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Low carbon and other environmental lessons for the Melksham Campus?

Yesterday, I visited the Centre for Alternative Technology in midWales. It was supposed to be a holiday trip, but I found myself looking at various buildings, techniques and features and wondering if and how they might apply to Melksham (and to the Campus in particular), and also what lesson could be learned about what NOT to do.

The Centre for Alternative Technology (CAT) is approached by what is said to be the world's steepest Cliff Lift - operated by water balance as you might expect in a "green environment". But there's more to it than that. Most water balance cliff lifts control their speed by friction braking, loosing energy to heat. In the case of the CAT system, that energy is recycled by a different braking system, and is then used to pump at least some of the water back up the hill to the upper holding pond. As it is, each opertion requires several hundred gallons of water to flow into a tank in the car that's starting at the top, so that it becomes heavier than the car that starts at the bottom, and as the two are roped onto the same drum at the top station, the heavy one descends pulling the lighter one up. When the descending car gets to the bottom, the water is released.

So - we have a system that's purely using the kinetic (?) energy stored in the water at the top on the hill, and has been put there by the Welsh rain (fortunatly holding off this week) from which it is refilled, without any "Cardon footprint" in operation. Yet even so, measures are having to be taken to conserve the other resources it uses.

Speaking with the gentleman operating the system at the top, we were told of no fewer than five braking systems, and of emergency evacuation systems if the cars get stuck halfway. A rare occurrence indeed and, we were informed, almost inevitably caused by one of the braking systems cutting in when it shouldn't. And I noted that there's quite a complex signalling and control system and lots of rules and regs being discreetly watched for and enforced, as us Joe Publics used the lift. And staff too - at top and bottom stations.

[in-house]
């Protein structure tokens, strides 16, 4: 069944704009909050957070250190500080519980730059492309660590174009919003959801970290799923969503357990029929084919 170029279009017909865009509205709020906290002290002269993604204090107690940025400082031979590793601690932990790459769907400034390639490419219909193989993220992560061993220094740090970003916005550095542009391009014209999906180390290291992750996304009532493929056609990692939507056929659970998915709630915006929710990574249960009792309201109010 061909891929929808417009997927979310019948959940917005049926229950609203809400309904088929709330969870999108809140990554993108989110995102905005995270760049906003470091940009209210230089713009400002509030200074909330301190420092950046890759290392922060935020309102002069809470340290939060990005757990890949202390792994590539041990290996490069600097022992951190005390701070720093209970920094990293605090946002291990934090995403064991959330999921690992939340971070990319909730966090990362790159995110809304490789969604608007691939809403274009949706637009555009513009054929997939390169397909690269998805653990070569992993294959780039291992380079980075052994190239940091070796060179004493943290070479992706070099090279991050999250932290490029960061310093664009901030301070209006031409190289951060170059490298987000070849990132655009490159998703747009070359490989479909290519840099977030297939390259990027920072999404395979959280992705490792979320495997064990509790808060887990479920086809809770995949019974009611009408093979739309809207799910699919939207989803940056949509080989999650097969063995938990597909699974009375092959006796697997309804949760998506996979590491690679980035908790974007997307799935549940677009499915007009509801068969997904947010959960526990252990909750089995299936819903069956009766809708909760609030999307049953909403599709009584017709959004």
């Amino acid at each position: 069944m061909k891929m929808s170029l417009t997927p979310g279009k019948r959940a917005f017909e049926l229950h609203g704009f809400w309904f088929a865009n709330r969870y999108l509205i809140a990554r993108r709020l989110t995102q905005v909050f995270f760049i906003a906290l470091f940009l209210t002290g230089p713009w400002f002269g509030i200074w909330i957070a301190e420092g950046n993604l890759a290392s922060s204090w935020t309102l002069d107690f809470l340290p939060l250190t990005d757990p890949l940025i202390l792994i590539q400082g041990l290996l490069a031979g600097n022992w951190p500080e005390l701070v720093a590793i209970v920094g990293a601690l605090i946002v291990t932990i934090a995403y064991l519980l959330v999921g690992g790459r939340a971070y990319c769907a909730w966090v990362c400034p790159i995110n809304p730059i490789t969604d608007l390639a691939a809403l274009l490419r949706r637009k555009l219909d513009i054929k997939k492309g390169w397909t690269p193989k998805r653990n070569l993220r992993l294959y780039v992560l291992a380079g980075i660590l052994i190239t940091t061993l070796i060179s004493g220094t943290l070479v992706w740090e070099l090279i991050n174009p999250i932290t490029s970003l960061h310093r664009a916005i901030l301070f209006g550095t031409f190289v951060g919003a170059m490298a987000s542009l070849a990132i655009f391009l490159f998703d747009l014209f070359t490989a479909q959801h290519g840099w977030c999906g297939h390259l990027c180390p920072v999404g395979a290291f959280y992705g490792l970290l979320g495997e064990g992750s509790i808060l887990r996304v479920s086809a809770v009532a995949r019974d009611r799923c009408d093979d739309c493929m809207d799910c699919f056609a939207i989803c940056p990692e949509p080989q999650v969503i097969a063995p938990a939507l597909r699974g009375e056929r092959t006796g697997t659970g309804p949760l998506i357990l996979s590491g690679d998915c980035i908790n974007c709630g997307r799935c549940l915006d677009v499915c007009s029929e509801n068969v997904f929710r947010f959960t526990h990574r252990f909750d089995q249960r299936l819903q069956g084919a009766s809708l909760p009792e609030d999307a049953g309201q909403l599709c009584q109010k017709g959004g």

The picture shows the cliff lift worn, rustic. Grass growing between the tracks. And it gives the place a charm; it's like that all through CAT, with many of the features sprouting growth and looking well weathered and worn. Fair enough - some state "design life 15 years" and have been there for about that period, so you wouldn't expect to find them looking day-one smart, but at the same time I'm not sure about the "hippie" look and whether it's the look and feel we want to create in Melksham.

"Out of order" said a number of exhibits; disappointing, and I wondered if there's a reliability issue with some of the green agenda stuff - or is it that CAT is pushing the technology to the extreme, experimenting, and so must expect failures as well as successes as part of its ongoing operation and learning. Certainly the history of electircity supply has been through a number of stages, each seemingly lasting just a handful of years according to the displays.


So - summarising some of those lessons.

* Need to conserve resourses, not just the carbon footprint
* Need for health and safety, but taking care not to compromise the usability
* Does greener / more environmentally friendly mean more maintainince and staff?
* Leading edge rather than bleeding edge
* Does the environmental approach lead to a scruffy appearance?

But there are other lessons too - that a bright, welcoming, almost spectacular result can be simply achieved. Some pictures, painting 1000 words each!












(written 2012-05-23, updated 2012-06-02)

 
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  [3193] Melksham Campus - what, why, questions, concerns and how you can input - (2011-03-04)


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This is a page archived from The Horse's Mouth at http://www.wellho.net/horse/ - the diary and writings of Graham Ellis. Every attempt was made to provide current information at the time the page was written, but things do move forward in our business - new software releases, price changes, new techniques. Please check back via our main site for current courses, prices, versions, etc - any mention of a price in "The Horse's Mouth" cannot be taken as an offer to supply at that price.

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